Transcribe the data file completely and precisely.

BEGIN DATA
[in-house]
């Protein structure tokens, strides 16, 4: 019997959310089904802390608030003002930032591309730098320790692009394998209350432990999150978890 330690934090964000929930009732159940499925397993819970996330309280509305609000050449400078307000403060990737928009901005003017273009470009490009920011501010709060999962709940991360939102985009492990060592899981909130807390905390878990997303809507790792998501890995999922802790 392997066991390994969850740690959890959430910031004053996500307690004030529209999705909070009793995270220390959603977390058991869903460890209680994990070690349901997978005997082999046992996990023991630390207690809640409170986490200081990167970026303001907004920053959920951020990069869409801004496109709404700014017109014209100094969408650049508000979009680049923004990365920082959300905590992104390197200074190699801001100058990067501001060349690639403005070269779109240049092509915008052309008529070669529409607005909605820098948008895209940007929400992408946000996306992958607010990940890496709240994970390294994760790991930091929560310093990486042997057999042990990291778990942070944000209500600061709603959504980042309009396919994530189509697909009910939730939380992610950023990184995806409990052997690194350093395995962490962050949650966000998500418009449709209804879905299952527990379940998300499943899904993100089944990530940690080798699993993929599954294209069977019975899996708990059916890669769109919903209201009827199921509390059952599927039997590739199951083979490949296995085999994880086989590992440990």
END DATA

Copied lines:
[in-house]
């Protein structure tokens, strides 16, 4: 019997959310089904802390608030003002930032591309730098320790692009394998209350432990999150978890 330690934090964000929930009732159940499925397993819970996330309280509305609000050449400078307000403060990737928009901005003017273009470009490009920011501010709060999962709940991360939102985009492990060592899981909130807390905390878990997303809507790792998501890995999922802790 392997066991390994969850740690959890959430910031004053996500307690004030529209999705909070009793995270220390959603977390058991869903460890209680994990070690349901997978005997082999046992996990023991630390207690809640409170986490200081990167970026303001907004920053959920951020990069869409801004496109709404700014017109014209100094969408650049508000979009680049923004990365920082959300905590992104390197200074190699801001100058990067501001060349690639403005070269779109240049092509915008052309008529070669529409607005909605820098948008895209940007929400992408946000996306992958607010990940890496709240994970390294994760790991930091929560310093990486042997057999042990990291778990942070944000209500600061709603959504980042309009396919994530189509697909009910939730939380992610950023990184995806409990052997690194350093395995962490962050949650966000998500418009449709209804879905299952527990379940998300499943899904993100089944990530940690080798699993993929599954294209069977019975899996708990059916890669769109919903209201009827199921509390059952599927039997590739199951083979490949296995085999994880086989590992440990």